Bella Peacock reports on the 2014 edition of International Record Store Day in Sydney.

Title promotes Record Store Day with balloons and posters over Easter. Photo: Bella Peacock

On Easter Saturday, inside a hole-in-the-wall store, music blares as trendy teenagers rummage through boxes of records searching for unusual albums and soaking up the atmosphere in The Record Store. The scene has more energy than it does space, and spills onto the quaint streets of Sydney’s Surry Hills where, just a few hundred metres up the road, an entirely different crowd congregates. In the stylish Crown street retailer Title, there is an older, more sophisticated group browsing the selection of refined records, artisan books, and world cinema films. It’s Record Store Day, one of the biggest days of business for these independent retailers.

The international initiative is a celebration of bricks-and-mortar music stores, and the special products and services they offer. The scenes at Record Store Day tell a more complex story than the blanket negative data that has surrounded physical music industry sales and, on a broader scope, the retail sector in recent years. While the digital revolution has drastically affected how society consumes products, there is, and will continue to be, a niche for shops that offer customers a fulfilling experience, according to Stephan Gyory, co-owner of The Record Store.

“There is a future for retail but it’s with more independent stores,” agrees Scott Hillyard, the national manager of Title, Australia’s largest independent record store.

“The digital revolution is like a giant wave that has washed over everything, sweeping it online. Everyone has been caught up in the thrill but now they are starting to realise that they can still enjoy the physical world as well,” says Stephan. Australia is one of the fastest countries in the world to uptake new technology, and according to Scott Hillyard, the market is still adjusting to the advent of digital downloads, and we are now in a period of realignment between digital and analogue forms.

Data from last year released by the Australian Recording Industry Association (ARIA) shows a steady decline in physical sales and an increased uptake of digital. However, according to Scott, these all-encompassing statistics relate primarily to the diminishing sales of what he refers to as mediocre outlets; the retail broad spectrum and mass-produced goods. The corporate growth model for physical music is over and the future is independent stores, he says.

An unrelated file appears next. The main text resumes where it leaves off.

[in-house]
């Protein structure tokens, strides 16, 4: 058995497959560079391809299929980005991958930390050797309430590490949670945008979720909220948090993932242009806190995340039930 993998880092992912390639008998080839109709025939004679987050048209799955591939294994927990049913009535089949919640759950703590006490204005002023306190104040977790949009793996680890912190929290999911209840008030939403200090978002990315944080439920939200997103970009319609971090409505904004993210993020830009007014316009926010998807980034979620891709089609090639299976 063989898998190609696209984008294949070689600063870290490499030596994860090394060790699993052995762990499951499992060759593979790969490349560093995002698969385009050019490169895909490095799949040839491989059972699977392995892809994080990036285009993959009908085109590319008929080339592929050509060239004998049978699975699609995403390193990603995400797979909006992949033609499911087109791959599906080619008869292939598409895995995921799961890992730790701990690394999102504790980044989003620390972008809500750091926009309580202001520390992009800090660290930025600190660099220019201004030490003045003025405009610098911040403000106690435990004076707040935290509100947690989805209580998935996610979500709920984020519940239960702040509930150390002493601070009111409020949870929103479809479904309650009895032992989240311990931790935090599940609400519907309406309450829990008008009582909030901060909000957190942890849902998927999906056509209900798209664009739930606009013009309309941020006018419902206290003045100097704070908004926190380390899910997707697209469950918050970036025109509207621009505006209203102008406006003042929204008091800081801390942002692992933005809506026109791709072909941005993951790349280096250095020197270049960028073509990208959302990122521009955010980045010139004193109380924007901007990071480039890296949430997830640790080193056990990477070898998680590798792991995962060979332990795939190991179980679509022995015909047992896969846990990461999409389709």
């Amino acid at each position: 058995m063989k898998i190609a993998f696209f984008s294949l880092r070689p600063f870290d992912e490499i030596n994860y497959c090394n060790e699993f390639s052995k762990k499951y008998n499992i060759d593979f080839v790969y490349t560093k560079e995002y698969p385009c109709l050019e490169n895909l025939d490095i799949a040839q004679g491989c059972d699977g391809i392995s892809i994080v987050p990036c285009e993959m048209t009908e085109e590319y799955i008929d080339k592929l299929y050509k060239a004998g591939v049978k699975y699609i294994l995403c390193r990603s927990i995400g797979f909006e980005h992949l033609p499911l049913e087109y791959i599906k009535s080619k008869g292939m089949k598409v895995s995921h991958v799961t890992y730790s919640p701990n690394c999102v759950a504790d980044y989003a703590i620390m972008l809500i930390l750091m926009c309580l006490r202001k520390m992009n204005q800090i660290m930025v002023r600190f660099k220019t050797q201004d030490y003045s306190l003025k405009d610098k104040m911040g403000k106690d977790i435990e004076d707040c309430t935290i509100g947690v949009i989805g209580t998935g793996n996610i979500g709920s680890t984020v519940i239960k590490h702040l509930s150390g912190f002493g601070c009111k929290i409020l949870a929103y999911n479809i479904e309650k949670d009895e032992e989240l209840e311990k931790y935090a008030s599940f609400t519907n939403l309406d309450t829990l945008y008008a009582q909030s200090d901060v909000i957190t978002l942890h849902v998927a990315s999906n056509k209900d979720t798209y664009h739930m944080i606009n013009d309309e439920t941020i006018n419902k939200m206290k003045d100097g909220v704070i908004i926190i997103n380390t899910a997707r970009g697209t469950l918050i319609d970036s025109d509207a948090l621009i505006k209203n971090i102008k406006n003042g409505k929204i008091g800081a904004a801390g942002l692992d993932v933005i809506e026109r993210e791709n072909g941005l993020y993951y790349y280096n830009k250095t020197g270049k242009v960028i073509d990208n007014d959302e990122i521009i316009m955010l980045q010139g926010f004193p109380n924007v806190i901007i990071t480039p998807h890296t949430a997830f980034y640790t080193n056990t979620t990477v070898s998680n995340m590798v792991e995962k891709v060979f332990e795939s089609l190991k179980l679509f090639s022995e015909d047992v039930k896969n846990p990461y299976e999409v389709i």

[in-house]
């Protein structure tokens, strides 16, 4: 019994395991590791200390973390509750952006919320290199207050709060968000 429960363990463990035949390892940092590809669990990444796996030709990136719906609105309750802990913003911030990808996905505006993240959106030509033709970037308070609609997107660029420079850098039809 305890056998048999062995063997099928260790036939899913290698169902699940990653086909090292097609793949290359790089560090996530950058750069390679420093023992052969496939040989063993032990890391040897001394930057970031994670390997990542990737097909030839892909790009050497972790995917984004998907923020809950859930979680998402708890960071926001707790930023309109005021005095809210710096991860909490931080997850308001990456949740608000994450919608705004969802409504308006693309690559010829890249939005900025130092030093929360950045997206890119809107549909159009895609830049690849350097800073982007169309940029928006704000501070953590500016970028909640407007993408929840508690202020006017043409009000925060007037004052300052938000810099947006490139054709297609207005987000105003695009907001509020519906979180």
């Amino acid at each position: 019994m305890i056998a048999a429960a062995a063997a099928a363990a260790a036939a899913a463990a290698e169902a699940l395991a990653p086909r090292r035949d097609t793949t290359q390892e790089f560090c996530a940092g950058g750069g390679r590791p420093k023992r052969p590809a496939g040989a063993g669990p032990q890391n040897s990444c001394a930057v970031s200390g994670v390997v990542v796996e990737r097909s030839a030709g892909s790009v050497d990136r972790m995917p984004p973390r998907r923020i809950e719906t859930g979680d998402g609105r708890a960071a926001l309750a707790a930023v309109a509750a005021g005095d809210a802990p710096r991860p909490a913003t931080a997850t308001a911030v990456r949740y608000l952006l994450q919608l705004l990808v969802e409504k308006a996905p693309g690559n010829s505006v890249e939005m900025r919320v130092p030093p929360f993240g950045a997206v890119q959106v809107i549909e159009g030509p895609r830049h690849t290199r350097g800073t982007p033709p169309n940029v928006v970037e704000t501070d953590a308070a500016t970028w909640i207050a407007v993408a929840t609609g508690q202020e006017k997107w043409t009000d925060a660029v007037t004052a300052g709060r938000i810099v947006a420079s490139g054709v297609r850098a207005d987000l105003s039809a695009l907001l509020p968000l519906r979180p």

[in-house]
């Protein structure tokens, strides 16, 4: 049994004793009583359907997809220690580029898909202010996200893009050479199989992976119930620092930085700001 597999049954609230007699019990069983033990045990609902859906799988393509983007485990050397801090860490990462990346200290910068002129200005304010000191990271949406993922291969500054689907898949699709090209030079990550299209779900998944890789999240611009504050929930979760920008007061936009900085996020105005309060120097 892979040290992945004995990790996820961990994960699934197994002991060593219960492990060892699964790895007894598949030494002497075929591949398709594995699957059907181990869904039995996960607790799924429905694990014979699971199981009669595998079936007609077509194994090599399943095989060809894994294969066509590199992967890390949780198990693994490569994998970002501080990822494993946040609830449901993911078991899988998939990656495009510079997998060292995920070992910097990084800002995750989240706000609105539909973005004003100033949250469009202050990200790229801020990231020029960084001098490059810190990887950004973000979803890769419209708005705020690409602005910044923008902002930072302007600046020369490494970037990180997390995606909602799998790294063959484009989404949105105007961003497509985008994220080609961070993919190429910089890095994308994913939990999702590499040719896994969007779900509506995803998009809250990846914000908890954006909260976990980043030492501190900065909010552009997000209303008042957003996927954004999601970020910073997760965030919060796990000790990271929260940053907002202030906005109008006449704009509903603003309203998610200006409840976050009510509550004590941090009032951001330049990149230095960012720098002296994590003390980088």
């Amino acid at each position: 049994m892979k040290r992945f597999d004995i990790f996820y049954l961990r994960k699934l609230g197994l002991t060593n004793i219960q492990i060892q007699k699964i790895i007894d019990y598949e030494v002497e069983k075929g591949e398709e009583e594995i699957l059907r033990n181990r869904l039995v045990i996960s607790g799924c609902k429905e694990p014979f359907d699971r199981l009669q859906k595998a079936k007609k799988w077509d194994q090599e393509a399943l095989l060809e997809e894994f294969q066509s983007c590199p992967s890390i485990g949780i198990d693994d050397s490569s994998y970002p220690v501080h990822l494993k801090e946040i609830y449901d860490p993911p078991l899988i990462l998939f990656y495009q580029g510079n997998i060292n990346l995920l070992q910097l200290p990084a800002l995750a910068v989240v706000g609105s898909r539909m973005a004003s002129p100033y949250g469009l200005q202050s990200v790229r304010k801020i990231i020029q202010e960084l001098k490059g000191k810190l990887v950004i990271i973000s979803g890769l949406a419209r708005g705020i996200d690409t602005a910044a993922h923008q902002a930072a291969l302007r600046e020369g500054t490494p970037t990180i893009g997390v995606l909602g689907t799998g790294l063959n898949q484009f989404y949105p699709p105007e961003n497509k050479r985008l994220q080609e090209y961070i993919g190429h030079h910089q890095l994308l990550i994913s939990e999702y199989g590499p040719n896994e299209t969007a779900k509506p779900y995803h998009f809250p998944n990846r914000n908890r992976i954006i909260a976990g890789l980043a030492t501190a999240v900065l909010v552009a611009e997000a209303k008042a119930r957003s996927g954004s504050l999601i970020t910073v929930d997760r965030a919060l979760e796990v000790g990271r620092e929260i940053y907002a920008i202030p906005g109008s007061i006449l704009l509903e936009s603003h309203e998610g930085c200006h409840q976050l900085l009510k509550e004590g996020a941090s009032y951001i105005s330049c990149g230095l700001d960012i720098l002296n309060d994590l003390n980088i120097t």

“In every disaster, there is opportunity,” says Stephan Gyory. According to him, the digital revolution can actually benefit independent business models as it removes layers of bureaucracy and disrupts market monopoly. “What we are seeing is big music suppliers shutting down, and a lot of smaller suppliers popping up,” he says. This fosters a more direct, network-based relationship between suppliers and retailers, allowing for more diversity.

Record Store Day customers browse in Title for the limited edition products and special offers of the day. Photo: Bella Peacock

This notion of retail bridging the gap between industry and consumer is what inspired Brain ‘Froggy’ Harris to open Songland record store in Canberra, after working in the music industry for over 35 years. “Songland gives me the opportunity to work directly with friends, record labels and media contacts I’ve built up over the years in order to help promote music that I’m passionate about,” he says.

One of the highlights of his career has been helping Australian music legend Russell Morris produce his recent blues albums Sharkmouth and Van Diemen’s Land. As a retailer, Froggy was able to connect Russell with a record company, and foster his albums into the market. Chuffed, he announces that Van Diemen’s Land, which debuted in late April, was Russell Morris’ highest charting album to date.

As Dave Curran picks a record from one of the five shopping bags filled with vinyl that crowd his feet, he describes Title as a ‘cultural emporium.’ He has worked for the company for almost ten years, and has a vinyl collection that fills two rooms and over 10,000 CDs. He says that the store has actually seen an upswing in sales over the past few years. He puts it down to music lovers looking to stores to discover craftsmanship, longevity and physicality in an age of digital downloads.

Title on Crown street opened in 2004 and since then eight more shops have sprouted nationwide. Scott Hillyard says the store’s success is because of curated content and an environment where people can discover products and interact with passionate staff. “People don’t like cookie-cutter shopping,” he says, “you have to curate your offering and tailor it to the customer.”

These independent record stores offer a more hopeful story than overarching negative data which, they believe, doesn’t accurately portray the robust situation of the industry. Record Store Day stands as a reminder that many independent stores see the opportunity to not only survive, but thrive in the wake of the restructuring induced by the digital revolution.

Not everything is offered online. As Stephan Gyory says, “at the end of the day digital will never replace analogue forms because people are analogue. We are a part of a physical world and we still need to have that interaction.”